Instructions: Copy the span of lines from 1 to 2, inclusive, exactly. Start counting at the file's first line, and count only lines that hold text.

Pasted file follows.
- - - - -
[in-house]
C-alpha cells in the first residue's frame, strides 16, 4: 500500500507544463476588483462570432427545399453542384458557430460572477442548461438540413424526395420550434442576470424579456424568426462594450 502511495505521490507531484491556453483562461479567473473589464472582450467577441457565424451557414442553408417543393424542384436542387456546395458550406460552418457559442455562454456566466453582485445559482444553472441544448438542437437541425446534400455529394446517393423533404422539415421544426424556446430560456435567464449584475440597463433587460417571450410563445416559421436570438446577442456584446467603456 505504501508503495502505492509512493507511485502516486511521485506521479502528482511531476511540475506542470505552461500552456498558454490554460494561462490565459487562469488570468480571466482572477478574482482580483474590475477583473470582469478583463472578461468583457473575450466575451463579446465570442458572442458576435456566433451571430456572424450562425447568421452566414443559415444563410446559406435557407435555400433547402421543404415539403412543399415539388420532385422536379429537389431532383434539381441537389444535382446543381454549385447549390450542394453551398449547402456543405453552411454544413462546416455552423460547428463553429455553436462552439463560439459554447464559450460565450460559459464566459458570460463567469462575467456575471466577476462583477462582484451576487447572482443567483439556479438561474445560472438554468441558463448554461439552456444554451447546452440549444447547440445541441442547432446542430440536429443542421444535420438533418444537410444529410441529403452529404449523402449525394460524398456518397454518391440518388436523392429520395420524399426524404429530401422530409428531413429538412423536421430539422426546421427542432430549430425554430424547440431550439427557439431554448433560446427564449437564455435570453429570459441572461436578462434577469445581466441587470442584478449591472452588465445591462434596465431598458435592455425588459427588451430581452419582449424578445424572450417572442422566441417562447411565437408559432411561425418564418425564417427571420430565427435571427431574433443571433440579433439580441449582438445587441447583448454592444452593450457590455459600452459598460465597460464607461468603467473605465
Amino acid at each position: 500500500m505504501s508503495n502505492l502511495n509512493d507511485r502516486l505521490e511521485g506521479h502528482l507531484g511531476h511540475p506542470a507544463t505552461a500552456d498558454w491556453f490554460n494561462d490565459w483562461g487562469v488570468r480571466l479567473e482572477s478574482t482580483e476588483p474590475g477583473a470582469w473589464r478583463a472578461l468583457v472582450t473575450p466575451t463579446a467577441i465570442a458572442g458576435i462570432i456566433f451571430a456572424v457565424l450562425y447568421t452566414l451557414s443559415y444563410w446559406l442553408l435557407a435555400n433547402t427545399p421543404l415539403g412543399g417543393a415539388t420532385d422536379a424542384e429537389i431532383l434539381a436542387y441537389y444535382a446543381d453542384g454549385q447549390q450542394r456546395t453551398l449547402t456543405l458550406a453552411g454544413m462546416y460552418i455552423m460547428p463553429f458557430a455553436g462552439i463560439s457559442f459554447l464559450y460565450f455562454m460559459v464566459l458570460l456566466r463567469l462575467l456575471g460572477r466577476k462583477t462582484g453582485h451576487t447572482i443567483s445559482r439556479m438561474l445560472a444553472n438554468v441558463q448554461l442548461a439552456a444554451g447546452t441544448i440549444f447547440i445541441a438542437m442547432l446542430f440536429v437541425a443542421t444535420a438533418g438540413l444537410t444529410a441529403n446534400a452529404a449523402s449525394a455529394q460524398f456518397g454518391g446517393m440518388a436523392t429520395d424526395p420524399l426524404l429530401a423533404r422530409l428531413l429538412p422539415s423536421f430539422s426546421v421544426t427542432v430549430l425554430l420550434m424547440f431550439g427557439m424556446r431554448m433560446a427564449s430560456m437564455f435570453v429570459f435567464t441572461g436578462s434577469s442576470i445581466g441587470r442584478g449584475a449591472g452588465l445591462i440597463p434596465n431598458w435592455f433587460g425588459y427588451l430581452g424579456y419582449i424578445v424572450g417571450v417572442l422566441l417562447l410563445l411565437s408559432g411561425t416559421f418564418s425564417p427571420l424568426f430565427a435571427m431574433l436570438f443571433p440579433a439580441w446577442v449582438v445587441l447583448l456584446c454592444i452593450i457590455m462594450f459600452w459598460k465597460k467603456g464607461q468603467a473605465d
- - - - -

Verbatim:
[in-house]
C-alpha cells in the first residue's frame, strides 16, 4: 500500500507544463476588483462570432427545399453542384458557430460572477442548461438540413424526395420550434442576470424579456424568426462594450 502511495505521490507531484491556453483562461479567473473589464472582450467577441457565424451557414442553408417543393424542384436542387456546395458550406460552418457559442455562454456566466453582485445559482444553472441544448438542437437541425446534400455529394446517393423533404422539415421544426424556446430560456435567464449584475440597463433587460417571450410563445416559421436570438446577442456584446467603456 505504501508503495502505492509512493507511485502516486511521485506521479502528482511531476511540475506542470505552461500552456498558454490554460494561462490565459487562469488570468480571466482572477478574482482580483474590475477583473470582469478583463472578461468583457473575450466575451463579446465570442458572442458576435456566433451571430456572424450562425447568421452566414443559415444563410446559406435557407435555400433547402421543404415539403412543399415539388420532385422536379429537389431532383434539381441537389444535382446543381454549385447549390450542394453551398449547402456543405453552411454544413462546416455552423460547428463553429455553436462552439463560439459554447464559450460565450460559459464566459458570460463567469462575467456575471466577476462583477462582484451576487447572482443567483439556479438561474445560472438554468441558463448554461439552456444554451447546452440549444447547440445541441442547432446542430440536429443542421444535420438533418444537410444529410441529403452529404449523402449525394460524398456518397454518391440518388436523392429520395420524399426524404429530401422530409428531413429538412423536421430539422426546421427542432430549430425554430424547440431550439427557439431554448433560446427564449437564455435570453429570459441572461436578462434577469445581466441587470442584478449591472452588465445591462434596465431598458435592455425588459427588451430581452419582449424578445424572450417572442422566441417562447411565437408559432411561425418564418425564417427571420430565427435571427431574433443571433440579433439580441449582438445587441447583448454592444452593450457590455459600452459598460465597460464607461468603467473605465